The following reflection is by Tom Cahill
There’s a memorable scene in The Shawshank Redemption. Andy Dufresne (Tim Robbins) plays Duettino-Sull’aria from Mozart’s ‘The Marriage of Figaro’ over the prison loudspeaker system. Prisoners stop what they’re doing enthralled by the operatic duet. As you watch their rapt features, ‘Red’ Redding’s (Morgan Freeman) background commentary tells you that for a few minutes these prisoners feel like human beings again. The beauty of the music blocks out the ugliness of their surroundings and transports them to another place where refinement, beauty and spirit reign. It’s a powerful, touching scene.
Now another scene. This time in Suffolk, England. A 5ft by 7ft dilapidated beach hut. Its window is broken. Its paint is peeling. It lacks a door, gas, electricity and water. A local council regulation forbids overnight use of it. For sale at a whopping £40,000, its estate agent says it’ll be snapped up. Other huts similar in size but in better condition have sold even more ‘whoppingly’ for £100,000. Why? Location, location, location. They command a spectacular view of the sea. Again, a place of beauty – and for people of faith, a sense of Presence therein.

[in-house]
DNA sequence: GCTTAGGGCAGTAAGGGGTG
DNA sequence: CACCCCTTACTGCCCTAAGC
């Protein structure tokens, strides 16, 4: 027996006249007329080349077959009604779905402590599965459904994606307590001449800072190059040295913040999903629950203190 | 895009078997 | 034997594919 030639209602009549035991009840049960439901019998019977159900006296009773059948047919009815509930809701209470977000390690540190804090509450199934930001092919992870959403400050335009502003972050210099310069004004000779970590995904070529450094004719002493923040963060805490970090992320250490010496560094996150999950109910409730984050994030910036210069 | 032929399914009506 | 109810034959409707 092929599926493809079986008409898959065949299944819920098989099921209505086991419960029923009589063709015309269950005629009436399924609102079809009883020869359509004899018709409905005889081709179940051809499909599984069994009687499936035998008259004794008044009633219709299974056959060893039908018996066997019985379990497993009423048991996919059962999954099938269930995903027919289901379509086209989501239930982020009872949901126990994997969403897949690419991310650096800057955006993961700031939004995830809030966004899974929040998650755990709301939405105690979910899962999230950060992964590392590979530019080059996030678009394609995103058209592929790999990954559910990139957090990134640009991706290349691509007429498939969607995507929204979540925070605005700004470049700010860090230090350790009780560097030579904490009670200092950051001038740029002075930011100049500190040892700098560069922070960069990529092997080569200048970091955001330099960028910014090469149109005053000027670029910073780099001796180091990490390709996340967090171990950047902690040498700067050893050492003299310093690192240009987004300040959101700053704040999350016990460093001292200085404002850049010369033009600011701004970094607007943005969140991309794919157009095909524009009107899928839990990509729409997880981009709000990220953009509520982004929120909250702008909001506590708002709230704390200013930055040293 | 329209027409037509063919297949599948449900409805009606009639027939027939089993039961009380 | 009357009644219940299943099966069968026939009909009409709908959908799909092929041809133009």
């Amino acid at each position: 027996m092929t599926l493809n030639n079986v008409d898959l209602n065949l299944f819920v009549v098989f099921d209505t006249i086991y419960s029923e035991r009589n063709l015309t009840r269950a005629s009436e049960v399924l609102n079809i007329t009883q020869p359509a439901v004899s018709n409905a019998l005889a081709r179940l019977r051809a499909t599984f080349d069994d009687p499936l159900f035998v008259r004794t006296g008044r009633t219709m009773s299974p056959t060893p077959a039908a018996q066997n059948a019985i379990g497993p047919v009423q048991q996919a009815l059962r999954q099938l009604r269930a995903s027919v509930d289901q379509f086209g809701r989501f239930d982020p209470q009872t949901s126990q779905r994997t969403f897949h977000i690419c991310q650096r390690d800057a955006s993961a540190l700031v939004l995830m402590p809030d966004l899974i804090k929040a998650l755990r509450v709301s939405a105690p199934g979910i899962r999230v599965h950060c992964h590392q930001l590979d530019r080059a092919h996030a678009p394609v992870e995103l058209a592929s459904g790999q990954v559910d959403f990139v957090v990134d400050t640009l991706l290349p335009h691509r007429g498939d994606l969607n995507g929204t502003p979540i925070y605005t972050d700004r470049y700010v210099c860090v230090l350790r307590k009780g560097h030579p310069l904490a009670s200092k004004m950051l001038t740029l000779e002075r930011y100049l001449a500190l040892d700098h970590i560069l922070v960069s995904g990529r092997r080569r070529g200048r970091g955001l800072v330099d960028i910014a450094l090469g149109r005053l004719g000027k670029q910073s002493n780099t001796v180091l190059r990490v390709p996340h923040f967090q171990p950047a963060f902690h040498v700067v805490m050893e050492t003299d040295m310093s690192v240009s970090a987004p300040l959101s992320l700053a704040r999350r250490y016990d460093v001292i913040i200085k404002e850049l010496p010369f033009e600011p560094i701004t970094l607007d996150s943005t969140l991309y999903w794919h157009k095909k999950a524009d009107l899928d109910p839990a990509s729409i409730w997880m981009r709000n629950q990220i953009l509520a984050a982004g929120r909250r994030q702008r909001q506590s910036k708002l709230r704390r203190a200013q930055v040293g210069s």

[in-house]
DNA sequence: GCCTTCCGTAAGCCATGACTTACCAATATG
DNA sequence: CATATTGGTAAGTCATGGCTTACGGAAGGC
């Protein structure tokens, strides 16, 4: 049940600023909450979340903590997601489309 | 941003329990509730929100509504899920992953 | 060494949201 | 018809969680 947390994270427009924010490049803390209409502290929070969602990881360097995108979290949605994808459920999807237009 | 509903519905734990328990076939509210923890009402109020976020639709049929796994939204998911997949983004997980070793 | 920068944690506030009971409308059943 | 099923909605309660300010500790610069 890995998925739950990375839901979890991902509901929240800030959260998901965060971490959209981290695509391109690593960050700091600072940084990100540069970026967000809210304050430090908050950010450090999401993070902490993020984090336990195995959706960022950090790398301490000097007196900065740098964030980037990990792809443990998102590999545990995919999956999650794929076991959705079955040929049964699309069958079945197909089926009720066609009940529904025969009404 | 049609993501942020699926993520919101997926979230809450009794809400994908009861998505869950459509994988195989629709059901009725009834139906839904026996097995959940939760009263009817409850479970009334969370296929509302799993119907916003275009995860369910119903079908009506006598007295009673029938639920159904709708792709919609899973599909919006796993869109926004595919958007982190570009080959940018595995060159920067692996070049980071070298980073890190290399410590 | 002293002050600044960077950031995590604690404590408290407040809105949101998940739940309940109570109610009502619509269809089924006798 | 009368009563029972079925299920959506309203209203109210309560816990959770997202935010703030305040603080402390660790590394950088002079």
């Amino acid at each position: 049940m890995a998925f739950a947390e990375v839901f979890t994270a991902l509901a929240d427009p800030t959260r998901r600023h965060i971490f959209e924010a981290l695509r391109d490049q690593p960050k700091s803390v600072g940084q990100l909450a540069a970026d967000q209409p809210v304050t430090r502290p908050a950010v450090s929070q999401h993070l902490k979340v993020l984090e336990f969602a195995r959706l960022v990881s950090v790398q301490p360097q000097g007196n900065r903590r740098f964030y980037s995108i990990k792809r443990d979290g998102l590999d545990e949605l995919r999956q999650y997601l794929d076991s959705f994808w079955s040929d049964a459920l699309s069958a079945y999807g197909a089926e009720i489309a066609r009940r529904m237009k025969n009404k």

Our third and last scene is in today’s Second Reading: the holy city Jerusalem coming down out of heaven from God. (Apoc 21:10) Refinement, beauty and Spirit reign there. No need for gas or electricity – not even for the Sun. The glory of God is its light, God’s presence its air. Like the Shawshank prisoners we too need our moments of rapture whether it be from love, nature, art or faith. For without a peek into eternity human nature just cannot peak.